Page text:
For instance, in deriving a formula for the period of a pendulum, physics textbooks obtain the expression

*a*_{T}*= –g sin *θ for tangential acceleration and then replace
sin θ by θ with the remark that sin θ is very close to θ if θ is
not too large.

## Applications to Physics

You can verify that the linearization of the function
*f(x) = sin x at a = 0 is L(x) = x and so the linear *

approximation at 0 is

*sin x ≈ x*

So, in effect, the derivation of the formula for the period of a pendulum uses the tangent line approximation for the sine function.

## Applications to Physics

Another example occurs in the theory of optics, where light
rays that arrive at shallow angles relative to the optical axis
*are called paraxial rays.*

In paraxial (or Gaussian) optics, both sin θ and cos θ are replaced by their linearizations. In other words, the linear approximations

sin θ ≈ θ and cos θ ≈ 1 are used because θ is close to 0.

## Differentials

## Differentials

The ideas behind linear approximations are sometimes
*formulated in the terminology and notation of differentials.*

*If y = f(x), where f is a differentiable function, then the *

* differential dx is an independent variable; that is, dx can *
be given the value of any real number.

* The differential dy is then defined in terms of dx by the *
equation

*dy = f′(x) dx*

## Differentials

*So dy is a dependent variable; it depends on the values of *
*x and dx.*

*If dx is given a specific value and x is taken to be some *
*specific number in the domain of f, then the numerical *
*value of dy is determined.*

## Differentials

The geometric meaning of differentials is shown in Figure 5.

**Figure 5**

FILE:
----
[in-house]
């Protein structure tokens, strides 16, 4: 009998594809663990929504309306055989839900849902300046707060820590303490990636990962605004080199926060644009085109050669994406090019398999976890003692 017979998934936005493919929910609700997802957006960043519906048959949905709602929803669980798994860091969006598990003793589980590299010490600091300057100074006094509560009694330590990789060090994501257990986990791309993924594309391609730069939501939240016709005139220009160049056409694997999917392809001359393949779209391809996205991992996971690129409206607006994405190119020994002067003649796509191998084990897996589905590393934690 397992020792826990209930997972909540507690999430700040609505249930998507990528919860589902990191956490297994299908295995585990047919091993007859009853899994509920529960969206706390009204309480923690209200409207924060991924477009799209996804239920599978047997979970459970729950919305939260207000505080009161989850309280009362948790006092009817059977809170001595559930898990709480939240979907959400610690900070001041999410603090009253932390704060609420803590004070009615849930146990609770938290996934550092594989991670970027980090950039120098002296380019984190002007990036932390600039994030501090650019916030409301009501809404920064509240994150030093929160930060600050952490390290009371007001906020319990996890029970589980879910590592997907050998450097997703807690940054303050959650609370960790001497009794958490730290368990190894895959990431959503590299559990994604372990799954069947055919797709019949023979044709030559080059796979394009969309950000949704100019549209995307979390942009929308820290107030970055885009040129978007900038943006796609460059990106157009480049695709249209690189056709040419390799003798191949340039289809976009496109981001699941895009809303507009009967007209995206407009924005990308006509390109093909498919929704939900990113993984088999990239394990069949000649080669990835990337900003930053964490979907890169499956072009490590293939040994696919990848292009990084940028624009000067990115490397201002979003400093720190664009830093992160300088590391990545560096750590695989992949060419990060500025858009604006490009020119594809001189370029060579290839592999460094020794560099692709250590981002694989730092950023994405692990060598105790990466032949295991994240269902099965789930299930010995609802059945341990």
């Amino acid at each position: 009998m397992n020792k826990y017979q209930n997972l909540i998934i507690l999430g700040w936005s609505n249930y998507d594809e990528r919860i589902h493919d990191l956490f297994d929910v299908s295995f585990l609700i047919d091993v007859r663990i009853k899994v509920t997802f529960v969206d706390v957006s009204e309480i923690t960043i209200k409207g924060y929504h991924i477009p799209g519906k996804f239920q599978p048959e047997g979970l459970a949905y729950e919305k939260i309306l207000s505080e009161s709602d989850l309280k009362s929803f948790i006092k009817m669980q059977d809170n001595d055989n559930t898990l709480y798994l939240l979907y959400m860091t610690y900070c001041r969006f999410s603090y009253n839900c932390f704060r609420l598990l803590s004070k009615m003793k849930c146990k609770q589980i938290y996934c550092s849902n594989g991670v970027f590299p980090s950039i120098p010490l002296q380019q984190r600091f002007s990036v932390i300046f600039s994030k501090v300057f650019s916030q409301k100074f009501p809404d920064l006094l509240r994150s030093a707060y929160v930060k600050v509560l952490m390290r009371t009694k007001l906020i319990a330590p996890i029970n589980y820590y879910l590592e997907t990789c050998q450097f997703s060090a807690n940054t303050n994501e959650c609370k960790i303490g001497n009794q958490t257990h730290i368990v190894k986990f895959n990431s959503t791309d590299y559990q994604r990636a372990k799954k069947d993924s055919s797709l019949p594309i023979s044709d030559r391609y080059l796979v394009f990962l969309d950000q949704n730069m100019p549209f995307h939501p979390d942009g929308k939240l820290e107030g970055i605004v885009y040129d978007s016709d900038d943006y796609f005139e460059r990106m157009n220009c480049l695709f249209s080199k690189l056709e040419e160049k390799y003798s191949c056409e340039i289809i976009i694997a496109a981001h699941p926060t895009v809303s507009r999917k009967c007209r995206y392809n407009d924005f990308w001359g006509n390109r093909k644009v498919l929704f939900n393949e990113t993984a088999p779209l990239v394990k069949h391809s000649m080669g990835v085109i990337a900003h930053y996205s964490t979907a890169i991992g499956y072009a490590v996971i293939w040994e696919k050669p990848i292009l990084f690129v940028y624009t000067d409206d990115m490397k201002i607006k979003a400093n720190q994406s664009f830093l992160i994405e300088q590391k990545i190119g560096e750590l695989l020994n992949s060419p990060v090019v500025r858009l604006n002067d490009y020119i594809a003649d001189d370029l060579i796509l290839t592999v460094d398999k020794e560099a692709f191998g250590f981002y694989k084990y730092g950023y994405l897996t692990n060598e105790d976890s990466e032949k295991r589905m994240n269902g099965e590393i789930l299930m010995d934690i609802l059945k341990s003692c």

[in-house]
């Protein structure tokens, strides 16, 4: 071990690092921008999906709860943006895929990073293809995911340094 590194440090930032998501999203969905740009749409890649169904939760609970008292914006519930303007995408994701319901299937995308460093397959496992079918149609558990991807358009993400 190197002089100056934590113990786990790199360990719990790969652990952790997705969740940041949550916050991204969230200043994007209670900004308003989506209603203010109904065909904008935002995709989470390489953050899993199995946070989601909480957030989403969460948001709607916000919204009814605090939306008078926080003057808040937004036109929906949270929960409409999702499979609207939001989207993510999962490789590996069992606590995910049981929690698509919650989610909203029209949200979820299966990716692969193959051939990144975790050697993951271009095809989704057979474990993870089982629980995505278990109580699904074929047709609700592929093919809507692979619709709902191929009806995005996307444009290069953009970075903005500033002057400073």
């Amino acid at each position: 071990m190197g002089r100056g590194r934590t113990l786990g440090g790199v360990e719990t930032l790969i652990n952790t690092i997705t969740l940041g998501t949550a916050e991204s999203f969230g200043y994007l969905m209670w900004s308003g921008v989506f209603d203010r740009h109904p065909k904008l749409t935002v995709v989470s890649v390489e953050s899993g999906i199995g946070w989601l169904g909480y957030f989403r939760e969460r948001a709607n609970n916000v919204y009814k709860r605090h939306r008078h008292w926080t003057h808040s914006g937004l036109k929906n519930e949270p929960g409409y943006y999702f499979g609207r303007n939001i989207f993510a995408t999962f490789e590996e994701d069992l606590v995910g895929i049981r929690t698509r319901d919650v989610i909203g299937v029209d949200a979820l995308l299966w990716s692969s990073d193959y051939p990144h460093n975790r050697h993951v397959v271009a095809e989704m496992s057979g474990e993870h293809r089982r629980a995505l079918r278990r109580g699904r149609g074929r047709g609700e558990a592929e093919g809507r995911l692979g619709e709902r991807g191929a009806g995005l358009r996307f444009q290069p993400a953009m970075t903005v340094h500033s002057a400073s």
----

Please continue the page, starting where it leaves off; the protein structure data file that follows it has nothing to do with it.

## Differentials

*Let P(x, f(x)) and Q(x + ∆x, f(x + ∆x)) be points on the *

*graph of f and let dx = ∆x. The corresponding change in y is*

*∆y = f(x + ∆x) – f(x)*

*The slope of the tangent line PR is the derivative f′(x). Thus *
*the directed distance from S to R is f′(x) dx = dy.*

*Therefore dy represents the amount that the tangent line *
*rises or falls (the change in the linearization) when x *

## Example 3

Compare the values of ∆y and dy if

*y = f(x) = x*^{3} *+ x*^{2} *– 2x + 1 and x changes (a) from 2 to 2.05 *
and (b) from 2 to 2.01.

Solution:

(a) We have

*f(2) = 2*^{3} + 2^{2} – 2(2) + 1

= 9

*f(2.05) = (2.05)*^{3} + (2.05)^{2} – 2(2.05) + 1

= 9.717625

*Example 3 – Solution*

*∆y = f(2.05) – f(2)*

= 0.717625 In general,

*dy = f′(x) dx*

*= (3x*^{2} *+ 2x – 2) dx*

*When x = 2 and dx = ∆x = 0.05, this becomes*

cont’d

*Example 3 – Solution*

*(b) f(2.01) = (2.01)*^{3} + (2.01)^{2} – 2(2.01) + 1

= 9.140701

*∆y = f(2.01) – f(2)*

= 0.140701
*When dx = ∆x = 0.01,*

*dy = [3(2)*^{2} + 2(2) – 2]0.01

= 0.14

cont’d

## Differentials

Our final example illustrates the use of differentials in estimating the errors that occur because of approximate measurements.

## Example 4

The radius of a sphere was measured and found to be 21 cm with a possible error in measurement of at most 0.05 cm. What is the maximum error in using this value of the radius to compute the volume of the sphere?

Solution:

*If the radius of the sphere is r, then its volume is V = *π*r*^{3}. If
*the error in the measured value of r is denoted by dr = ∆r, *
*then the corresponding error in the calculated value of V is *

*∆V, which can be approximated by the differential*
*dV = 4*π*r*^{2} *dr*

*Example 4 – Solution*

*When r = 21 and dr = 0.05, this becomes*
*dV = 4*π(21)^{2}0.05

≈ 277

The maximum error in the calculated volume is about
277 cm^{3}.

cont’d

## Differentials

**Note:**

Although the possible error in Example 4 may appear to be rather large, a better picture of the error is given by the

**relative error, which is computed by dividing the error by **
the total volume:

## Differentials

Thus the relative error in the volume is about three times the relative error in the radius.

In Example 4 the relative error in the radius is

*approximately dr/r = 0.05/21 ≈ 0.0024 and it produces a *
relative error of about 0.007 in the volume.

**The errors could also be expressed as percentage errors **
of 0.24% in the radius and 0.7% in the volume.